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August 1982, Vol. 105, No. 8
Bureau of Labor Statistics takes
a new look at employee benefits
Robert Frumkin and William Wiatrowski
In 1981, employees in medium and large size establishments received, on average, about 10 paid holidays each year and nearly 16 days of paid vacation annually after 10 years of service. For 3 of 5 participants in a life insurance plan, coverage was based on earnings, with the prevalence of earnings-related plans much higher among white-collar employees. Seventy-one percent of the workers covered by the survey participated in health insurance plans that were fully paid for by their employers, and just under one-half also received employer-paid coverage for their dependents. Eighty-four percent of the employees were covered by private retirement pension plans (in addition to social security); 79 percent were in plans fully paid for by the employer.
As these statistics indicates, benefit plans are important elements in the typical employee compensation package. Employer outlays for legally required and private benefits, including paid leave, constituted about one-fourth of all expenditures for employee compensation in 1977, when this subject was last studied by the Bureau of Labor Statistics.1 Moreover, the rate of growth in outlays for these benefits has substantially outpaced that for wages and salaries over the 40-year period since benefits began to gain prominence.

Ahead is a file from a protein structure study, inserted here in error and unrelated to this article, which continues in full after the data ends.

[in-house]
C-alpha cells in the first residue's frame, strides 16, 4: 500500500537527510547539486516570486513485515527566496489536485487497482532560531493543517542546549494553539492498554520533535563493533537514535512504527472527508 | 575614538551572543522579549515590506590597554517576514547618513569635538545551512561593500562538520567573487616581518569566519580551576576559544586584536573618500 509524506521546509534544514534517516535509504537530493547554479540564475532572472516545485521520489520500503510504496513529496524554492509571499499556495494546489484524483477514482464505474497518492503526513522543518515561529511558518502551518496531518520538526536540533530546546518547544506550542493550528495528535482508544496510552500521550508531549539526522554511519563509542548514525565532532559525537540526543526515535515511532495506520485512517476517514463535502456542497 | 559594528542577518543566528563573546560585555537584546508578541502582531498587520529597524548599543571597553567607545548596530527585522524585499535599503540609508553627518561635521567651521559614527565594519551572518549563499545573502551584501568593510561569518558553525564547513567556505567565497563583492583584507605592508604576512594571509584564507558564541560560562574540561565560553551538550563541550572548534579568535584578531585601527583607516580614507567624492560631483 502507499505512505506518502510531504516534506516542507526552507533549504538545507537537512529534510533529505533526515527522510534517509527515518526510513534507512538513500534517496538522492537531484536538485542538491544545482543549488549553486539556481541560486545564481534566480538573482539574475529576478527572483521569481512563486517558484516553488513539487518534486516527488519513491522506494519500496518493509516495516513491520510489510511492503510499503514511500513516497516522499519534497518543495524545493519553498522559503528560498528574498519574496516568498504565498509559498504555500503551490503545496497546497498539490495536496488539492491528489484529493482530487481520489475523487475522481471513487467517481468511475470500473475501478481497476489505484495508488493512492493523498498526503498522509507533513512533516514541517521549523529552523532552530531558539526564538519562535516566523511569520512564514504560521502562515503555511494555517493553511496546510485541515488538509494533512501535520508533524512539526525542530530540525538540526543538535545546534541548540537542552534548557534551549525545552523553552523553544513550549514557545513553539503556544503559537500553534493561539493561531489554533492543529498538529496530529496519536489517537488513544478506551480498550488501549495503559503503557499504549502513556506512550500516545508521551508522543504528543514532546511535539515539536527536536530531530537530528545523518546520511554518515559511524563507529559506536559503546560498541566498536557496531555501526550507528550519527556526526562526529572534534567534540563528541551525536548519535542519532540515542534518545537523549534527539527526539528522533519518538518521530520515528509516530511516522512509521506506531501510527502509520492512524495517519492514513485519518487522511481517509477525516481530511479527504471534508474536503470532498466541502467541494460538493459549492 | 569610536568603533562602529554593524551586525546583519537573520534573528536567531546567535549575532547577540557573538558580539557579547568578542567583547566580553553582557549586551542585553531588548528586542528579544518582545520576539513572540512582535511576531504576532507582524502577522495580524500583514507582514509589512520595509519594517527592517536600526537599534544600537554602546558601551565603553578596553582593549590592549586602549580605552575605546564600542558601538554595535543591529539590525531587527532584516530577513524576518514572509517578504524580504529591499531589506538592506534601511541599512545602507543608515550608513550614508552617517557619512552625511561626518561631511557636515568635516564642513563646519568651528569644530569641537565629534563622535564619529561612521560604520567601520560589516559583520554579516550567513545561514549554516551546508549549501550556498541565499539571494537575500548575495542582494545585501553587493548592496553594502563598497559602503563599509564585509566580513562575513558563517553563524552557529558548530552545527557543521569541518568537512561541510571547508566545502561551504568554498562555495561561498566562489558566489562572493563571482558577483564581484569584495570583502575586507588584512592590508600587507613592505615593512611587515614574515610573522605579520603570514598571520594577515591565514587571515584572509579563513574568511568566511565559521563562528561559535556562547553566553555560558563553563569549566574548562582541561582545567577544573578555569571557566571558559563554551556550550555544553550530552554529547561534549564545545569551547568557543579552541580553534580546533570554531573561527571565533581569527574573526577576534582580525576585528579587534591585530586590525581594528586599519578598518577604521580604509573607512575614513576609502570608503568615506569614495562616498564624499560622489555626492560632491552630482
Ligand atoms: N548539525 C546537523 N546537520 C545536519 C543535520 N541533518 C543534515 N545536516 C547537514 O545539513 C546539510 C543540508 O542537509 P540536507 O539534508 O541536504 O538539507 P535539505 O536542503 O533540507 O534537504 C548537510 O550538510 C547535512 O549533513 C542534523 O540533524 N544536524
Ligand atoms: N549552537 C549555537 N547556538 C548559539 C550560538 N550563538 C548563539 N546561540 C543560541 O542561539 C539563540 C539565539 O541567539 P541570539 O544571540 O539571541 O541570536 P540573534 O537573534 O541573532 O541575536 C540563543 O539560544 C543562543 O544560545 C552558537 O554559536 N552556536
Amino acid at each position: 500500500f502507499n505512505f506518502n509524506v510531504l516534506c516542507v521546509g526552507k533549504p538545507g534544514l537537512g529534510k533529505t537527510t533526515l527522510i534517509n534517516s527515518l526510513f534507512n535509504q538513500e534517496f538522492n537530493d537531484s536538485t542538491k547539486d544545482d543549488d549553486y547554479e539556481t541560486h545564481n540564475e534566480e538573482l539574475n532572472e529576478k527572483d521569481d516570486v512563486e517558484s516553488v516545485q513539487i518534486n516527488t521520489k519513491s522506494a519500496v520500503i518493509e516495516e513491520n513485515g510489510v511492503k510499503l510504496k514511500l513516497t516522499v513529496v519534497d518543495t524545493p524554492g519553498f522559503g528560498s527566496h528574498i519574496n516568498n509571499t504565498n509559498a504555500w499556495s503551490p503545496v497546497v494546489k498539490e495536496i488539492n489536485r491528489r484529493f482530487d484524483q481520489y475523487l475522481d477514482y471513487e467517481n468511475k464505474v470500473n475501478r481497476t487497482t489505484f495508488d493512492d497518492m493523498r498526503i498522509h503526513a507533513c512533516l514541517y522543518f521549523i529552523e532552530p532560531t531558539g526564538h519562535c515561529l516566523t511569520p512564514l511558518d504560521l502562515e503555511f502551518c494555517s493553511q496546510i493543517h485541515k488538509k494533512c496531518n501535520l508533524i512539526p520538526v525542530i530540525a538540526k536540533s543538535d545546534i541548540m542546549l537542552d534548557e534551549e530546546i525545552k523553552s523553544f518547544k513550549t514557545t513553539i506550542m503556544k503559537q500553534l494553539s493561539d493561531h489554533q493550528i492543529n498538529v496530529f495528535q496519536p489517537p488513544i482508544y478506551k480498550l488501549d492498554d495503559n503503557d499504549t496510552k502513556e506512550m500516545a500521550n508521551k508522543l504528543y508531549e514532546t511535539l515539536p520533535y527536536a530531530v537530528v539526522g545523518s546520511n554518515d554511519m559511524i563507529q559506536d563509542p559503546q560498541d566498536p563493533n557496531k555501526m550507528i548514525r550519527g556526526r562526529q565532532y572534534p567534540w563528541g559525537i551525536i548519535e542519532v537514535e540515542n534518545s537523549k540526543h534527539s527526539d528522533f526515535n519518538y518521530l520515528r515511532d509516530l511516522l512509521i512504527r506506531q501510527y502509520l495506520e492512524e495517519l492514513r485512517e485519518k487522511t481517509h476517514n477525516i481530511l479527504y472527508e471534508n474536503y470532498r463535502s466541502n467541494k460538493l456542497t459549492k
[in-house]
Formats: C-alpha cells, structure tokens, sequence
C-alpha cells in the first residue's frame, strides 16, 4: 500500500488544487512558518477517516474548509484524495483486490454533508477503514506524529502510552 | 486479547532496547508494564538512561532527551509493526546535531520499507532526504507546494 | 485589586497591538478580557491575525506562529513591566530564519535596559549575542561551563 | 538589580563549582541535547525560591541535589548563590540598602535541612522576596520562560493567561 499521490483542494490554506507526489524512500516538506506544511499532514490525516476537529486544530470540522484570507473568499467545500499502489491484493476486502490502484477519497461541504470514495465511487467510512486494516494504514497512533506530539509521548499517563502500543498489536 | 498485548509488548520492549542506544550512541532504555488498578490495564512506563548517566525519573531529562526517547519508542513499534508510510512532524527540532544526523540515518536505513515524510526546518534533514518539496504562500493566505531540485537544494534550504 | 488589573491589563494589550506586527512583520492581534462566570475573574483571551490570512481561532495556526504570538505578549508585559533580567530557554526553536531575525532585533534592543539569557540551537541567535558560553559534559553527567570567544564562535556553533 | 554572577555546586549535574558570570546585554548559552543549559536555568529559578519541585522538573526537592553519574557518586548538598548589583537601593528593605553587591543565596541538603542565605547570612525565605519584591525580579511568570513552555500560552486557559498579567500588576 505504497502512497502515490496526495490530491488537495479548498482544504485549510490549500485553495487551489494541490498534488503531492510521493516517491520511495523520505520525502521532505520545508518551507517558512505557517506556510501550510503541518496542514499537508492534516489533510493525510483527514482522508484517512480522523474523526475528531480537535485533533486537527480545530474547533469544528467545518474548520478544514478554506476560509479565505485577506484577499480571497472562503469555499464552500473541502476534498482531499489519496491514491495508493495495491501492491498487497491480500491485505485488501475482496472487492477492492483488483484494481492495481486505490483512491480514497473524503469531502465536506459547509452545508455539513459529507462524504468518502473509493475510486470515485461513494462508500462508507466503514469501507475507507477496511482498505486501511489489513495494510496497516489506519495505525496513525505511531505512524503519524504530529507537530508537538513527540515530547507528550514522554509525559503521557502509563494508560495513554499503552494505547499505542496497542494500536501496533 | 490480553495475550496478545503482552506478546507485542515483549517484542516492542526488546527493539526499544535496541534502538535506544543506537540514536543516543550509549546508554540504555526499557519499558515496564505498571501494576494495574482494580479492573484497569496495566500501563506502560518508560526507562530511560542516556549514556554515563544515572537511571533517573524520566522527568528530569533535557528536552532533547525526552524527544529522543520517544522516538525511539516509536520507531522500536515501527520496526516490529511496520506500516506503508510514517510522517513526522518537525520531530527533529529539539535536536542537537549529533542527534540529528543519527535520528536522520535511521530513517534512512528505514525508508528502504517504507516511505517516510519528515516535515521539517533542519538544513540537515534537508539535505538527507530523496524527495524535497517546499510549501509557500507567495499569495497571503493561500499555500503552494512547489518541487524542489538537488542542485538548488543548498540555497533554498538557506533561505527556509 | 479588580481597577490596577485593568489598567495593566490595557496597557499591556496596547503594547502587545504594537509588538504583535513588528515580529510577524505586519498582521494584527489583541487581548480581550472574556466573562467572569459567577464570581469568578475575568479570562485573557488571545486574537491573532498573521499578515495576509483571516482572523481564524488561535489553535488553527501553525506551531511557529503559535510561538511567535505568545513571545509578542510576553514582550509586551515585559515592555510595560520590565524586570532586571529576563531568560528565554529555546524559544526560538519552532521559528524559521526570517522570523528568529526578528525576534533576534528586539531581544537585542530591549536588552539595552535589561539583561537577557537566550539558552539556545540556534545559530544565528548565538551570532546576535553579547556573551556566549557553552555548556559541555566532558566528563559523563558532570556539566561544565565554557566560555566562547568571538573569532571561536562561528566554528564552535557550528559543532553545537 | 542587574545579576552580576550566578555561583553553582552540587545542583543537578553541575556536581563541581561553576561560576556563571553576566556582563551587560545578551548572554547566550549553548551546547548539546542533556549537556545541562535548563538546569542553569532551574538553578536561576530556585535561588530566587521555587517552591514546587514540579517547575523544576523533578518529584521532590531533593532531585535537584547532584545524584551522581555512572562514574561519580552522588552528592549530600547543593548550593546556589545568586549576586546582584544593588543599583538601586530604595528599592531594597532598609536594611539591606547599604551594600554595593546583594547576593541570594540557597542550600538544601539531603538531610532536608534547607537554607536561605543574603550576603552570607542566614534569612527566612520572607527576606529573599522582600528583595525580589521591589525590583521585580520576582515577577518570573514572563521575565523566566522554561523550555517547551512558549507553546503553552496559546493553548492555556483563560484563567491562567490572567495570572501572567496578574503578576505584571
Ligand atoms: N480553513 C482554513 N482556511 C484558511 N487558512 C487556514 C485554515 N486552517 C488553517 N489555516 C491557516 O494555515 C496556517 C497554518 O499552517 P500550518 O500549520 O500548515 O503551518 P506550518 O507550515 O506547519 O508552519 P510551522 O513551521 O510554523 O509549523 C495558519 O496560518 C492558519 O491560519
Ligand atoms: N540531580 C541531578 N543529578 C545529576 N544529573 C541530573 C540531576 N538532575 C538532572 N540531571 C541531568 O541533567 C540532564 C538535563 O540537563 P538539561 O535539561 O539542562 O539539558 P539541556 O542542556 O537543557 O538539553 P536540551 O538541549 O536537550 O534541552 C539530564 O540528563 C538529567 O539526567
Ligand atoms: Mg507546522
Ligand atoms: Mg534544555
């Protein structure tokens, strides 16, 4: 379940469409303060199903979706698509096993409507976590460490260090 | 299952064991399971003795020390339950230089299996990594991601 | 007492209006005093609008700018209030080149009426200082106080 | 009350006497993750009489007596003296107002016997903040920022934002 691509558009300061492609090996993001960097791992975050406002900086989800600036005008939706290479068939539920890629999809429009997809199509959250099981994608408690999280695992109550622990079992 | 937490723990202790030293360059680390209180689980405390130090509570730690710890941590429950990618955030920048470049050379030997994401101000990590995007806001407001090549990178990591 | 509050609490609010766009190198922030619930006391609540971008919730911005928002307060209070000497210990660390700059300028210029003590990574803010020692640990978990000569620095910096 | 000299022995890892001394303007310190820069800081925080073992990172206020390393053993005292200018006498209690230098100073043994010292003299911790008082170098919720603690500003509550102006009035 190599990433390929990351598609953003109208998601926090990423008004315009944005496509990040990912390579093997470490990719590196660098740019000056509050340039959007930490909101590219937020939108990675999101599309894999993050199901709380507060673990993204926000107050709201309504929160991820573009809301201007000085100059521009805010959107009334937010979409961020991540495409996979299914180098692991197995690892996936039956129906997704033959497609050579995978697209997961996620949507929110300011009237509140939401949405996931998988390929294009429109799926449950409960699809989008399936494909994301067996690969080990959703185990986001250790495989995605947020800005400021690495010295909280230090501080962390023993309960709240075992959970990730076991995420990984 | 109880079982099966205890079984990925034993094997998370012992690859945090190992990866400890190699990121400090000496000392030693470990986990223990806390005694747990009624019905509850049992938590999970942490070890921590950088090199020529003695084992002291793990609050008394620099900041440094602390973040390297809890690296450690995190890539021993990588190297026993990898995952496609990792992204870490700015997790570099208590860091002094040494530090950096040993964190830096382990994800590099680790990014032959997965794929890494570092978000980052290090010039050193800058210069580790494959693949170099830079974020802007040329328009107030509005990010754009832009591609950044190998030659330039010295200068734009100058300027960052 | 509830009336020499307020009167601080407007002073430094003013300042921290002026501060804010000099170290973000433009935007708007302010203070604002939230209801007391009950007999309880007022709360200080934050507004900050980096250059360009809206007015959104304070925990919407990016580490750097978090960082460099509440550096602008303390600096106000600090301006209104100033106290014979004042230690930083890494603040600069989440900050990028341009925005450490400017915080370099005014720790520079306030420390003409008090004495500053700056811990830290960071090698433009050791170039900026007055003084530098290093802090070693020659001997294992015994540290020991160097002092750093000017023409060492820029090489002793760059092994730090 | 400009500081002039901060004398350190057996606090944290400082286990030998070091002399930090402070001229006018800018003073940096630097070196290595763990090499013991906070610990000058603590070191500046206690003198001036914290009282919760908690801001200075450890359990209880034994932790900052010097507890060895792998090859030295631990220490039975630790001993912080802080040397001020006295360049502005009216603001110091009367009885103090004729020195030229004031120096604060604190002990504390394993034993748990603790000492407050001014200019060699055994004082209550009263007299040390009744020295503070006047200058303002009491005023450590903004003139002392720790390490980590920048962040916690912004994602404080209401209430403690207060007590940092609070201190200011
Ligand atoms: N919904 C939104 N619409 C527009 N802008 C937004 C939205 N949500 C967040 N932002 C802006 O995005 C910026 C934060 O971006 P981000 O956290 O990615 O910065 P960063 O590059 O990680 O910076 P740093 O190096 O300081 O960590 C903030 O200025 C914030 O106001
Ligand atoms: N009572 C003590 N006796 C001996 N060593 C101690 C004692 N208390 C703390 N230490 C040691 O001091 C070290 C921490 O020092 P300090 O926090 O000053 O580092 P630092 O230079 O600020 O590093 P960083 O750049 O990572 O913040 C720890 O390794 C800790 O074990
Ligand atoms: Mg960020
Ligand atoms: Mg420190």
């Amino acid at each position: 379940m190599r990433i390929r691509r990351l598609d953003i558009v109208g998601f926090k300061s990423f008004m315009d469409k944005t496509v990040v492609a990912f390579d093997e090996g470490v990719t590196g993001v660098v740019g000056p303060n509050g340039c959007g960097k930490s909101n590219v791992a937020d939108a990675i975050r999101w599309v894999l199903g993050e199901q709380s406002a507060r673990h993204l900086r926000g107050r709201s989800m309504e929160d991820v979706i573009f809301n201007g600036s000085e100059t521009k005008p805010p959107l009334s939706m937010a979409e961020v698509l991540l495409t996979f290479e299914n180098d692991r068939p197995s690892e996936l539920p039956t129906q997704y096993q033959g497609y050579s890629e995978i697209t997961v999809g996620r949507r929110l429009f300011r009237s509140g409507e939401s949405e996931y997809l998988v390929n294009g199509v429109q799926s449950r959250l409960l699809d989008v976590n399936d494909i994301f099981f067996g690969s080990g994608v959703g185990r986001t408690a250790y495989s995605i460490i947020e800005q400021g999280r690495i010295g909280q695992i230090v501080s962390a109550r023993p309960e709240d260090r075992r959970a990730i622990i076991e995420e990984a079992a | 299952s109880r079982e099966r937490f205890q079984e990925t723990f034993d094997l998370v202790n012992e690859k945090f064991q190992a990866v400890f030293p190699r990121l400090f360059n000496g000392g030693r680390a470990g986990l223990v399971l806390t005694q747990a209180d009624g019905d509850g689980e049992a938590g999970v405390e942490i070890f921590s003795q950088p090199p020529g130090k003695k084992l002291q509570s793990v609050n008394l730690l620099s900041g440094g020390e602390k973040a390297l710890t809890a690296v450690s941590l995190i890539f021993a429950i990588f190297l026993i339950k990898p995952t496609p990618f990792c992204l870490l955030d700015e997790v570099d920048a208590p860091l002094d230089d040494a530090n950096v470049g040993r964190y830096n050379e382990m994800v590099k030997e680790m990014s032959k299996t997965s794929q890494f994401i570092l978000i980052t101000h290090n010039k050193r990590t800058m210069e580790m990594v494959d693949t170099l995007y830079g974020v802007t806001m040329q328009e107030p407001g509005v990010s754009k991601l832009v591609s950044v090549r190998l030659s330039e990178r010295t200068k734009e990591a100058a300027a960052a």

For many years, BLS tracked growth of benefit plans by studying both their provisions and their cost to employers.2 Recently, BLS initiated an annual survey on the incidence and characteristics of employee benefit plans. This article describes the design, coverage, output, and availability of results from this new survey, which was first conducted in 1979.
This excerpt is from an article published in the August 1982 issue of the Monthly Labor Review. The full text of the article is available in Adobe Acrobat's Portable Document Format (PDF). See How to view a PDF file for more information.
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1 Employee Compensation in the Private Nonfarm Economy, 1977, Summary 0-5 (Bureau of Labor Statistics, 1980), p. 3, table 1.
2 For example, major provisions of benefit plans were summarized periodically and published in the Bureau of Labor Statistics' Digest of Selected Health and Insurance Plans and Digest of Selected Pension Plans. The series ran from 1955 to 1979. In addition, surveys of expenditures for employee compensation were conducted in the 1959-77 period. These programs have been discontinued because of budget constraints. The Bureau's Employment Cost Index, a quarterly measure of change in the rate of compensation, includes benefits as well as wages and salaries.
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